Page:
How to Study for the Bar Exam


Erika Heyder-Seeley

Erika Heyder-Seeley is the Division Director for North and South Carolina with Parker + Lynch Legal. She serves as the co-chair of the NC Bar Association’s Bar Exam Committee and has volunteered as a bar exam tutor for the past 10 years. She has passed the bar exam in North Carolina, Virginia and New York and hopes to never have to take another bar exam again!

You study for the LSATs for months, grapple through 3 years of law school and can see the light at the end of the tunnel… but there is one final challenge you must overcome before becoming a lawyer: the dreaded bar exam. For years, it has been touted as the hardest professional exam, and one of the most difficult (if not THE most difficult) exams to pass. But with a clear plan and a healthy dose of perseverance, you can check off this final obstacle and kickstart your legal career.  

When to start studying:

Preparing for the bar exam should start in the beginning of your 3L year. At this point, you need to decide which testing prep company you will use and sort out any logistical details (where you will live, finances if aren’t working or getting student loans, childcare, etc. ). You want your study period to be as stress-free as possible and your only focus should be on preparing for the exam. Furthermore, you want to spend the bulk of your time learning the subjects and completing practice questions and then the last couple weeks reviewing all of the subjects (especially the ones you struggle the most with and state-specific laws) and taking timed exams. Remember, the key is to study smarter, not harder!

How long to study for the exam:

This will differ for everyone, but the average test taker needs to study around 400 hours in order to pass. The key is making a timeline and sticking to it—map out what you are going to do each and every day of your designated study period and be realistic. Allot breaks and lunches each day, family time, time to celebrate special events, holidays, etc. Be sure to break up your day to avoid boredom and use sample timelines offered by testing companies as a baseline.


In addition to challenging your memory, knowledge and diligence, the exam can also challenge your budget. The exam isn’t cheap, typically costing around $3,000 depending on the state and testing company you use. If you have financial concerns, be sure to ask your law school about any grants they may offer. Testing companies may offer discounts as well—it never hurts to ask! Stay on top of exam registration deadlines, as the prices increase the longer you wait. You may be surprised at how early the deadlines are and the amount of paperwork that is necessary to register, so submit your application early to avoid late fees.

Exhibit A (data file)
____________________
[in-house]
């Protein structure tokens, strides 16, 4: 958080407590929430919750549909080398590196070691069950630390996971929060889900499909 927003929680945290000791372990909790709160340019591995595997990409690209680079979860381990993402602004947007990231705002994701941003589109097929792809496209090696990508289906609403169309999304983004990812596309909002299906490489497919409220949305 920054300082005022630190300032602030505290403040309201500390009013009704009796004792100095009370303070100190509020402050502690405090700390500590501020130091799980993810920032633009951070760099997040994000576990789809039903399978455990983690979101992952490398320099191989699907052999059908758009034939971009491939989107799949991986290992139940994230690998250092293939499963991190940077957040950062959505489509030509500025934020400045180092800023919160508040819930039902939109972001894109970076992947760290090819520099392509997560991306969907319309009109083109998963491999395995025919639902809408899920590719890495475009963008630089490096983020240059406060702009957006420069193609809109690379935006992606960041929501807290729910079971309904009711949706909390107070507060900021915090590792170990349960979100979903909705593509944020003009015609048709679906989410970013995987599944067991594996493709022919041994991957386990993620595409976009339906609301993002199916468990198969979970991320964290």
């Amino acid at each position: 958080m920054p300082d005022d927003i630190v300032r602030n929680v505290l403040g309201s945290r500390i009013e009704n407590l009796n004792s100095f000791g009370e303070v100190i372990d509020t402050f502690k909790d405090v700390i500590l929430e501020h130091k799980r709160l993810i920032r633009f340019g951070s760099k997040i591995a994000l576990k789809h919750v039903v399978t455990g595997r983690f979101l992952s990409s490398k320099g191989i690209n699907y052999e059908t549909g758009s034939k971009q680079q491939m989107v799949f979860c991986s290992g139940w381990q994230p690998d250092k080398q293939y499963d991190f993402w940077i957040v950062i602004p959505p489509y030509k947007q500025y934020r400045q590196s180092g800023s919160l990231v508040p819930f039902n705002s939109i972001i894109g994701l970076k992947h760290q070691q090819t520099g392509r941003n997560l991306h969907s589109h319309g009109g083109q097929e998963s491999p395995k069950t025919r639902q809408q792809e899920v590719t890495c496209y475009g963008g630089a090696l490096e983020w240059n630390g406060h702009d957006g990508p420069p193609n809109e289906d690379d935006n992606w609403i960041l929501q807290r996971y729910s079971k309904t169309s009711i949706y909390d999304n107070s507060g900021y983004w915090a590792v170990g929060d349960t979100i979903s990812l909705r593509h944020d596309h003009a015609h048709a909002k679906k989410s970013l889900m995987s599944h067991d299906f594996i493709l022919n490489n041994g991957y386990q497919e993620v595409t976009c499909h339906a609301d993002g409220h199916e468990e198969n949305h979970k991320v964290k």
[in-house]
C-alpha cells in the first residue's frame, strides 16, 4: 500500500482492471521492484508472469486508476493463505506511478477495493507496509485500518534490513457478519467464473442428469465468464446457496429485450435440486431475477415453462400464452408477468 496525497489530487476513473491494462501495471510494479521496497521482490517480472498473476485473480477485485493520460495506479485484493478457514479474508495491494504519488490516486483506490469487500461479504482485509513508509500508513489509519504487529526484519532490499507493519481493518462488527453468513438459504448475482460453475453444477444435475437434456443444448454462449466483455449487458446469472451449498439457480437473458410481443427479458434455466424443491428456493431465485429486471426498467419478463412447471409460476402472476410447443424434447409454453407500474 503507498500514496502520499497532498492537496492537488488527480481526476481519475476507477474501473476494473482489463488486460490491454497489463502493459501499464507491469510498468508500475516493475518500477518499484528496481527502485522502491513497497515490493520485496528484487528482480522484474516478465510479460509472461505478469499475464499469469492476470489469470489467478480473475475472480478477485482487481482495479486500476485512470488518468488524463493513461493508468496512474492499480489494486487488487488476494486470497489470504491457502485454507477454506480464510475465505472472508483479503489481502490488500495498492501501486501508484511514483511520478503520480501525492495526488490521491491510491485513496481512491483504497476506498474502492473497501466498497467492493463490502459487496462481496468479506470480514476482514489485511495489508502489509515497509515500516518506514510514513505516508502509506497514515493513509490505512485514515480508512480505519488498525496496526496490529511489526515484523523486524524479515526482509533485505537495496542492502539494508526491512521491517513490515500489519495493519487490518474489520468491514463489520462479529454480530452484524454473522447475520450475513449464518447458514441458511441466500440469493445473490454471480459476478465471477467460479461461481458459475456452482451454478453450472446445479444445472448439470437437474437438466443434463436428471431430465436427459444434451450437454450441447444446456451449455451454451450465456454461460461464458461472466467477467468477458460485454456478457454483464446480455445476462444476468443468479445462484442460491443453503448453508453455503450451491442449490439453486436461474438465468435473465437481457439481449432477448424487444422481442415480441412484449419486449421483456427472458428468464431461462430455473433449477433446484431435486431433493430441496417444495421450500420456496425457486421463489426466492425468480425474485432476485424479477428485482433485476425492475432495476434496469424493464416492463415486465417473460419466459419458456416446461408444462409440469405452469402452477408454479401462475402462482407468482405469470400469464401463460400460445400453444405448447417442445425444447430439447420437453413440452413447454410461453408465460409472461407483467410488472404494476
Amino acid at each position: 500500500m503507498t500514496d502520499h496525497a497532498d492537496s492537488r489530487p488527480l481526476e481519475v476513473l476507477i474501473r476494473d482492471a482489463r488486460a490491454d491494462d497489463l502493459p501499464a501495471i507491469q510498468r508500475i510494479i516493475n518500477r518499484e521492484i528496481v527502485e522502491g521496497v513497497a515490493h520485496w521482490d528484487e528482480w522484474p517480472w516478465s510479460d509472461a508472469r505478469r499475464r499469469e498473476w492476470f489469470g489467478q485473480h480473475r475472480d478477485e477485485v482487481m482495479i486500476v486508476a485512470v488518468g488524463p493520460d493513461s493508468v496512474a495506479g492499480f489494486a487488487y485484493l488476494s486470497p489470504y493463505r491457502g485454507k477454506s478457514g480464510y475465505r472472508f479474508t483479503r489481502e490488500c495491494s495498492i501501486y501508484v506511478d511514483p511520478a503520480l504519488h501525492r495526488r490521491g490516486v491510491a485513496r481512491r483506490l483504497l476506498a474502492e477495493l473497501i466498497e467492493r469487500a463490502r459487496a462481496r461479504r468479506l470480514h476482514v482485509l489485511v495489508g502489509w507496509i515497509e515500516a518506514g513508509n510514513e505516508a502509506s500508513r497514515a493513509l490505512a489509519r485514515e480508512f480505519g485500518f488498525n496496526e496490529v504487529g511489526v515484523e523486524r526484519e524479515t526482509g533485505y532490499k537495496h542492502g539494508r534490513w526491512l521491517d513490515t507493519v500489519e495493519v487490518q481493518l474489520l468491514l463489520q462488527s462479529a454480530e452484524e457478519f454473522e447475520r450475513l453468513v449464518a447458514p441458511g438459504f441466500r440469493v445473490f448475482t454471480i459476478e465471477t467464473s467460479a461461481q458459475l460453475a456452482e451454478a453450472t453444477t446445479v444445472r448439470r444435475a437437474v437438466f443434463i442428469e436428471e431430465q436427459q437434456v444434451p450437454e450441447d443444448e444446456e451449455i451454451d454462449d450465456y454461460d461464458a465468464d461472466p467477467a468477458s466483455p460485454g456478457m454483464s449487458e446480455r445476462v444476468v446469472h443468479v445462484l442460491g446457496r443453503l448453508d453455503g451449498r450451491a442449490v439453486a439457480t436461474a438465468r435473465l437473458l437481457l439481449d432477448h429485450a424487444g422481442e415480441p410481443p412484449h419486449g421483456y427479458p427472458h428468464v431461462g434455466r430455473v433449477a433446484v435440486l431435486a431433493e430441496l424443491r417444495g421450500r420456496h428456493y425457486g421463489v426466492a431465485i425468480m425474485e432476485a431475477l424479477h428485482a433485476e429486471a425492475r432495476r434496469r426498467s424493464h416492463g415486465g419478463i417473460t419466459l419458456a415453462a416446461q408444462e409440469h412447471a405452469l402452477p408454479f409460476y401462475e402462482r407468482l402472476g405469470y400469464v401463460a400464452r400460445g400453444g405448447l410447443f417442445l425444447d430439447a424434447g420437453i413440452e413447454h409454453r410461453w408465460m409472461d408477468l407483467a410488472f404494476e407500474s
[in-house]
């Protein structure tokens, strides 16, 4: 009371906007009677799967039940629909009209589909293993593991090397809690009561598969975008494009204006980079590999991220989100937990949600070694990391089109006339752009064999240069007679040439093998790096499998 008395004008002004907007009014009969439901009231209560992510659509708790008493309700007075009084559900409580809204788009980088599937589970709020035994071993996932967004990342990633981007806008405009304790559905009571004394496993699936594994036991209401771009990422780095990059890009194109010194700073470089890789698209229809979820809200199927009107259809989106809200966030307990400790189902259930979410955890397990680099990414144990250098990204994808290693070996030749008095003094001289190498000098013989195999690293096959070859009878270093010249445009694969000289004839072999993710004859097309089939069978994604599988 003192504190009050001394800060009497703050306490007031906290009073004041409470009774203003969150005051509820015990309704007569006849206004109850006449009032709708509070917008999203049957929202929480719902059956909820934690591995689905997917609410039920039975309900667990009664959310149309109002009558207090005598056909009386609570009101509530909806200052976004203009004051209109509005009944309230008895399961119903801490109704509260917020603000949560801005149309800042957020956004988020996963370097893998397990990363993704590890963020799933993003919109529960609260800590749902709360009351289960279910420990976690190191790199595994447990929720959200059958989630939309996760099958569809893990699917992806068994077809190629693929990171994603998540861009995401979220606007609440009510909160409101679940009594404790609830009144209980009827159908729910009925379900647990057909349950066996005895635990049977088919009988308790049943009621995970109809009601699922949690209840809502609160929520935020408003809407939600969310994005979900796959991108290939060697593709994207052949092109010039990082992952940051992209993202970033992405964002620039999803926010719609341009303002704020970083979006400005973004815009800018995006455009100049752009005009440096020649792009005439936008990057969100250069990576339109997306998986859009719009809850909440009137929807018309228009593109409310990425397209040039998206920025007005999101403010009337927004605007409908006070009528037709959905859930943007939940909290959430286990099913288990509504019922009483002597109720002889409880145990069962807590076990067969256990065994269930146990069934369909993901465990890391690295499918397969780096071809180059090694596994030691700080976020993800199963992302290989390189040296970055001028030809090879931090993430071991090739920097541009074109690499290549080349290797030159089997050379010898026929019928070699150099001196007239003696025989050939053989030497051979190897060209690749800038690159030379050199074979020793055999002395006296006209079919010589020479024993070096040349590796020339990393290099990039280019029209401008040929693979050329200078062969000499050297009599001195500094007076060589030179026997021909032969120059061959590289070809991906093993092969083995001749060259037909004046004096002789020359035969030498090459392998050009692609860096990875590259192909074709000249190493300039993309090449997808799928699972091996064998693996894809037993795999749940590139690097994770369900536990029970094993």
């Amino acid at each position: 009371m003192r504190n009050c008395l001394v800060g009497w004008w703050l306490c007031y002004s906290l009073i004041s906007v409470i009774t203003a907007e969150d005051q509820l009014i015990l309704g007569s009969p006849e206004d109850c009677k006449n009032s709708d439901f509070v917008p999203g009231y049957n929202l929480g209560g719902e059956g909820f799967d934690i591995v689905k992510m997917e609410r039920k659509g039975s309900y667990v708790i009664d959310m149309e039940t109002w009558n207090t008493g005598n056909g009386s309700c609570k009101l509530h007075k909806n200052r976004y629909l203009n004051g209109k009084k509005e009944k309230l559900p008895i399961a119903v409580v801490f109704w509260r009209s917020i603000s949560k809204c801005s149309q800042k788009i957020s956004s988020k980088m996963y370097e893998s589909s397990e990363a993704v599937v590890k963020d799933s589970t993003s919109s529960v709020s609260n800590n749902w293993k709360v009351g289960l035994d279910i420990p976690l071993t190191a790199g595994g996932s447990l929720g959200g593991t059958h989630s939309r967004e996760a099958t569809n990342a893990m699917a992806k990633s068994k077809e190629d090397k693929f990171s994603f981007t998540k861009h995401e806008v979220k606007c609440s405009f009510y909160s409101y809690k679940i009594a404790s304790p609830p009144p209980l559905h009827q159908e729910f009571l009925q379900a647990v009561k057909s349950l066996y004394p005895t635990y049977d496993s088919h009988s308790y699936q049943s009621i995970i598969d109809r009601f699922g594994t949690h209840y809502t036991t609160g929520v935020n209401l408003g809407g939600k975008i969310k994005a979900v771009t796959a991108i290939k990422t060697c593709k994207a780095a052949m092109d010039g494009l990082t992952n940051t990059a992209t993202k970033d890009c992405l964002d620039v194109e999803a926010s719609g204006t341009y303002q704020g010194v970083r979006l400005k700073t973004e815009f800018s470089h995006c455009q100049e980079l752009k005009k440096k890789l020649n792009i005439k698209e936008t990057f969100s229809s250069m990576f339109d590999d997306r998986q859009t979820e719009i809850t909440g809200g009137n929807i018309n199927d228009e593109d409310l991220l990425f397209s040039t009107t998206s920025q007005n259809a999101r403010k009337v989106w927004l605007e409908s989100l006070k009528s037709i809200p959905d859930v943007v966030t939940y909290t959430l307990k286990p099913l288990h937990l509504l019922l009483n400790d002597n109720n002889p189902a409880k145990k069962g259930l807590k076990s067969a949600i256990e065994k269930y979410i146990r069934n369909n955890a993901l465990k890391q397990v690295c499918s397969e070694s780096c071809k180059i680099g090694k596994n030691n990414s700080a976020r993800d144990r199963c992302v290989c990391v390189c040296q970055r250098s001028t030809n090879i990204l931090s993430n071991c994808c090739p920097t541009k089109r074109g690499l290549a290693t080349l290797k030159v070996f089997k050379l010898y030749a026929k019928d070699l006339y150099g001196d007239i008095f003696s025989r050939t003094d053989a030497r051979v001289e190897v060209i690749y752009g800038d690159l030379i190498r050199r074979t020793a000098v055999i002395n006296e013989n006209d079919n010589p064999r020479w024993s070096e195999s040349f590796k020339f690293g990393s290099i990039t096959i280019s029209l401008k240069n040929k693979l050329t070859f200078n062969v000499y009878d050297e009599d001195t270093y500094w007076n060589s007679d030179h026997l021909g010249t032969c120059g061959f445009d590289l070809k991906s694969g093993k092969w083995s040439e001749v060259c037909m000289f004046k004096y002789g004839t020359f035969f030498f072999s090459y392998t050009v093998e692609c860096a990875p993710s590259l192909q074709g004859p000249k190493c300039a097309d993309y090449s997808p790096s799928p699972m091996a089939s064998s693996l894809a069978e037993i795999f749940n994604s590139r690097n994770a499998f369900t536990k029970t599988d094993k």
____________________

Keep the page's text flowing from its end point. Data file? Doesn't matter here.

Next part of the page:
Study tips:

  • Understand that you WILL burn out and break down at various points during your studying, but you must persist! When I started studying for my first exam, I was told that typically, bar studiers experience 3 breakdowns of some sort. Be kind to yourself and understand that all of your hard work WILL pay off!
  • Call your state bar associations to inquire if they provide free tutors and/or other resources.
  • Take advantage of any prep programs your law school offers. Ask professors to proofread your essays.
  • Make sure your family and friends understand that this time will be high stress and high stakes and provide suggestions as to how they can support you during this time. Use these same people to help you study with flash cards, proofread essays, etc.
  • Utilize various types of studying tools to avoid monotony. I put posters in my bathroom that I could read in the shower, listened to bar prep CD’s in my car, read flashcards at the gym—it’s important to discover early on what works best for you.
  • Read A LOT of sample essay answers—while the emphasis is often rightfully put on writing out bar essays yourself, it’s equally important to read successful essay answers to see WHY they scored well. Review formats, word tracks used in explaining issues and the law, how they discussed exceptions and state-specific laws and more. Reading enough of these essays will provide you with a thorough understanding of what a good essay looks like and how to tackle every type of essay question.

Remember, studying for the bar is a marathon, not a race! And whether you’re studying for the bar exam, recently passed, or still waiting for your results – feel free to browse our top legal jobs best suited for your needs. Good luck!

Erika Heyder Seeley is an Attorney Search Director with Parker + Lynch Legal, a service offering of Special Counsel. Connect with Erika on LinkedIn or via email today.

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